- For high-risk patients, consider empiric antifungal therapy in the following situations:
- Persistent or recurrent fever after 4 days of intravenous antibiotic therapy and expected duration of neutropenia > 7 days
- Reassessment does not yield a cause.
- Clinically unstable and suspected fungal infection (e.g., positive galactomannan, 1,3-β-d-Glucan assay, and/or imaging concerning for invasive fungal infection)
- Choose one of the following for empiric antifungal therapy regimens:
- Patients who received antifungal prophylaxis should be switched to a different agent effective against molds (e.g., from voriconazole to amphotericin B).
- Empiric antiviral treatment: only recommended for patients with clinical or laboratory evidence of active viral disease and in patients with possible influenza exposure.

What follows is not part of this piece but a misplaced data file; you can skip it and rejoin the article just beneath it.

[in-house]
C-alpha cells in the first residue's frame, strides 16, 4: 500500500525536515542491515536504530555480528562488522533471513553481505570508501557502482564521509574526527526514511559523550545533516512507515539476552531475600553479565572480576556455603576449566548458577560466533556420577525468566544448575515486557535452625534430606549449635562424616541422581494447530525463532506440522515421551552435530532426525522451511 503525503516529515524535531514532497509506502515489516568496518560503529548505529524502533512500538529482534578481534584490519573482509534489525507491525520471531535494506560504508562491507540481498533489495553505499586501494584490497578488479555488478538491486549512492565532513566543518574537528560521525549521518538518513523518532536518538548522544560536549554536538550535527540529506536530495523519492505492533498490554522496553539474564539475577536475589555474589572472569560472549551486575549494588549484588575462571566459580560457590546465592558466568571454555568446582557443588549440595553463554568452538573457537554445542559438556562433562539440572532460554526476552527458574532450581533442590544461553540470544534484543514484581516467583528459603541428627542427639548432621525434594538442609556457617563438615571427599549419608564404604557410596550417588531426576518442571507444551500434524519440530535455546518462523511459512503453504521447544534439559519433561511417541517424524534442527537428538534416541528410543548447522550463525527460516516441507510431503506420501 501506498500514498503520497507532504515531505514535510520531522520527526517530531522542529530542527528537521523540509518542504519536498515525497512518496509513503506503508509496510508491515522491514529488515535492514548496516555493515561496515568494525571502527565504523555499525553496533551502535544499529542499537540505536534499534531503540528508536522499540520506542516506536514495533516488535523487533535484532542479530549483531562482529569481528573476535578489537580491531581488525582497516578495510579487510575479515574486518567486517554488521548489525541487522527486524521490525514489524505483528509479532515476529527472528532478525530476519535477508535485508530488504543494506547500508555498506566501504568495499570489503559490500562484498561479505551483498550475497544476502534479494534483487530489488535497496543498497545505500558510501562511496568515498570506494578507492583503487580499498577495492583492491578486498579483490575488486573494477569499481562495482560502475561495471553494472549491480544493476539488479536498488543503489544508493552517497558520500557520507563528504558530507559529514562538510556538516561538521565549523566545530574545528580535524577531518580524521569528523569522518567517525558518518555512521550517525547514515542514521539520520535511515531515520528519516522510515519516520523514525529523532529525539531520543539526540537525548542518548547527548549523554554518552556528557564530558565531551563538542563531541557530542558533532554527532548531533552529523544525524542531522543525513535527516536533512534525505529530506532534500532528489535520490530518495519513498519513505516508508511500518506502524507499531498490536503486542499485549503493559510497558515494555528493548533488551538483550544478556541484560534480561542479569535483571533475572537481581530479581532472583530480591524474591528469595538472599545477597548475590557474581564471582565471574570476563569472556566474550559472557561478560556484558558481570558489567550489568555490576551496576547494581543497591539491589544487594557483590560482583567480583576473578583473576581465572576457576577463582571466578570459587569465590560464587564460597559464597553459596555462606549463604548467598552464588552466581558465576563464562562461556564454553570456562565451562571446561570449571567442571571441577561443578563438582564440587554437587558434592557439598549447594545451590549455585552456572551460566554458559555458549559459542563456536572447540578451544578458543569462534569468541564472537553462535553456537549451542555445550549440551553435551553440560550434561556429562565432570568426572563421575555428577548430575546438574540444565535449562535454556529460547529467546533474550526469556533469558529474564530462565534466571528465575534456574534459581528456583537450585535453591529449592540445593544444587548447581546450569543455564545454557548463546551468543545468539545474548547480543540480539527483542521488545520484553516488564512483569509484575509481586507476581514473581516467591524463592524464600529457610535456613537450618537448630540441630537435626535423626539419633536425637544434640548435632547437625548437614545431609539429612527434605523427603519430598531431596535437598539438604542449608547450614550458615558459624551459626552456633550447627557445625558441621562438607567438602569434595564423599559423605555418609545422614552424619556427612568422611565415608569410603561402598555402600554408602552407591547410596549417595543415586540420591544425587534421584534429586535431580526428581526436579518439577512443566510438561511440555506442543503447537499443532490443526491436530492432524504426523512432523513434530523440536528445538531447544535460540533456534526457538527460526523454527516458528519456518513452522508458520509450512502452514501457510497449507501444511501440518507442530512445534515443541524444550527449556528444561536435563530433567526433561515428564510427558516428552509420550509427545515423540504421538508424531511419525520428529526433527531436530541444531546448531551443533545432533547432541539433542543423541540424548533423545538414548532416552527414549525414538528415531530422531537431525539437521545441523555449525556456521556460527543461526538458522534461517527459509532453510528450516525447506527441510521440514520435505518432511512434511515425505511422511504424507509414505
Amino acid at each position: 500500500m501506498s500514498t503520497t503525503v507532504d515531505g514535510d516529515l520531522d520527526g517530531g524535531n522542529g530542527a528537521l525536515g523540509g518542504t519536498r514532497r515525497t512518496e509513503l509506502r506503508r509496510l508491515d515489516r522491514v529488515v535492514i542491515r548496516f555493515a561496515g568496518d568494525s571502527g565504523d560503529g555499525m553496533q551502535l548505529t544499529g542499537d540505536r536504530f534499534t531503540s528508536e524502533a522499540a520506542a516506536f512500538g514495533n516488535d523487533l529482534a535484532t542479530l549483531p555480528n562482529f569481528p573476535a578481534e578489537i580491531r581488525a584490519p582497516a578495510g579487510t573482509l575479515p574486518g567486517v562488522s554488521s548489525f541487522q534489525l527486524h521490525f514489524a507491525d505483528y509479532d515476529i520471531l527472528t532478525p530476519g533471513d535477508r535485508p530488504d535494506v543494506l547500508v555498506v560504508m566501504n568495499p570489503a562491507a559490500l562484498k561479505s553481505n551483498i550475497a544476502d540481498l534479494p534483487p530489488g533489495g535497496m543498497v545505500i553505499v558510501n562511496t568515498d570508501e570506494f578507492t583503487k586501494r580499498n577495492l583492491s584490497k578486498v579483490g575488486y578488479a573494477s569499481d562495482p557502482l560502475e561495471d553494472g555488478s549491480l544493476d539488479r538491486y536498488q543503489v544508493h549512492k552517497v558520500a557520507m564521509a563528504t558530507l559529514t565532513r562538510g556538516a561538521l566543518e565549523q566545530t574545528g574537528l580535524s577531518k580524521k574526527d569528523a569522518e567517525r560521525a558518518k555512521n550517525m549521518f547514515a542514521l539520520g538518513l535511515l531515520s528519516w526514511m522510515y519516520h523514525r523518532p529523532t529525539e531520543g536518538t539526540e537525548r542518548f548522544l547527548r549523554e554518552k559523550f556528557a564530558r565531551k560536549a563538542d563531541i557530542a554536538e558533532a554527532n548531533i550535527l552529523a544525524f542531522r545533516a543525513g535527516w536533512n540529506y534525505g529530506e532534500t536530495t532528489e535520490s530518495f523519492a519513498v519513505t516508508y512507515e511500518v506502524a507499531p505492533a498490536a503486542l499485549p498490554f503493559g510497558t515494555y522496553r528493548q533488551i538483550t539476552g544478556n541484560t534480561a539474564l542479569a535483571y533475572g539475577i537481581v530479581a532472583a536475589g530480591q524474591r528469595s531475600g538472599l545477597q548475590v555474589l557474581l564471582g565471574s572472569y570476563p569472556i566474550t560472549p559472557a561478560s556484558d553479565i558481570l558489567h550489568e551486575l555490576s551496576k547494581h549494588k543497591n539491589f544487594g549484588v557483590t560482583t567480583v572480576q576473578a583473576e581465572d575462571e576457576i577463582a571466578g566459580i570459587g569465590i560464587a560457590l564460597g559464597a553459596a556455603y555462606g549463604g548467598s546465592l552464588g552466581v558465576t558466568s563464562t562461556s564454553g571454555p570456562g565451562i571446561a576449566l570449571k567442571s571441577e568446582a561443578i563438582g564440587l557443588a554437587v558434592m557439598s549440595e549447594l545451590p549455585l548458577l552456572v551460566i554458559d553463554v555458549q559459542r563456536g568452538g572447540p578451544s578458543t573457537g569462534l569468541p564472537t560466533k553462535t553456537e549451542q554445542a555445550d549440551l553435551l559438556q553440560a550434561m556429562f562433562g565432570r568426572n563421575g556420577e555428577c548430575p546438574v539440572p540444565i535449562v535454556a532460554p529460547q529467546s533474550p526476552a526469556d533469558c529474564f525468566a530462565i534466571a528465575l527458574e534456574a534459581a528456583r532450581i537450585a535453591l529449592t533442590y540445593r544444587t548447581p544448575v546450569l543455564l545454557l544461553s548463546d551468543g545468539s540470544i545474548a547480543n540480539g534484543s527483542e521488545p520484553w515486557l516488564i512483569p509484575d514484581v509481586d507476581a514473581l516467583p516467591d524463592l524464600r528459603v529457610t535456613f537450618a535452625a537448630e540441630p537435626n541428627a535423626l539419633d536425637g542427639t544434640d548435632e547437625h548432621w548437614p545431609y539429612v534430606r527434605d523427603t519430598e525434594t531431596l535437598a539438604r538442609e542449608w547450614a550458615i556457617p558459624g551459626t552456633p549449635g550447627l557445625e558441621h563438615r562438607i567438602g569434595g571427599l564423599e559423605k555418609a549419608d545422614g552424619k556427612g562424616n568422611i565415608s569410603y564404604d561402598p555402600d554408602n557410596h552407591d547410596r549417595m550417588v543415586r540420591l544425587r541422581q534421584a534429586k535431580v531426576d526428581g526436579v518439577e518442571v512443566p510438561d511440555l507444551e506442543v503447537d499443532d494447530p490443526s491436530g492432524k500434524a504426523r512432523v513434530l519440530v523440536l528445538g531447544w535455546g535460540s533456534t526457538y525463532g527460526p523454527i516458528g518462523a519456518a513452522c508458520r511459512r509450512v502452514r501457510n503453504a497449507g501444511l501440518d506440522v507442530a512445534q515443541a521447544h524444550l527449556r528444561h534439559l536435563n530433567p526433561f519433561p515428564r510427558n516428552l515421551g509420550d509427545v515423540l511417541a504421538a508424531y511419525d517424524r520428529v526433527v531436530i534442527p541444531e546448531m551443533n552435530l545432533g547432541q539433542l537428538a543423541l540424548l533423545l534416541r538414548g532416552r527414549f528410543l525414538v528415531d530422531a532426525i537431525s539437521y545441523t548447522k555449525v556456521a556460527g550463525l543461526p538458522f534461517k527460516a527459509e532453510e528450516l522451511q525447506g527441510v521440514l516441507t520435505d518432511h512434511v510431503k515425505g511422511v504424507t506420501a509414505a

- G-CSF or GM-CSF: Use is not routinely recommended. 
- Indications for indwelling catheter removal in patients with suspected CLABSI: 
- Identify and treat sepsis.
- Peripheral and central blood cultures x 2 sets
- Assess risk and start appropriate empiric antibiotic therapy (within one hour).
- Consider additional diagnostic workup based on likely source
- Identify and control the source of infection
- Parenteral fluid resuscitation and electrolyte replacement
- Antipyretic therapy
- Pain management
- Pulse oximetry monitoring
- Supplemental oxygen (if hypoxic)
- Urinary catheter removal and replacement (if applicable)
- Consider the removal of indwelling intravascular catheters.
- Isolation precautions (e.g., no plants in the room, visitors wear face masks, good hand hygiene)
- Hematology/oncology and infectious disease consultation
- ICU transfer if hemodynamically unstable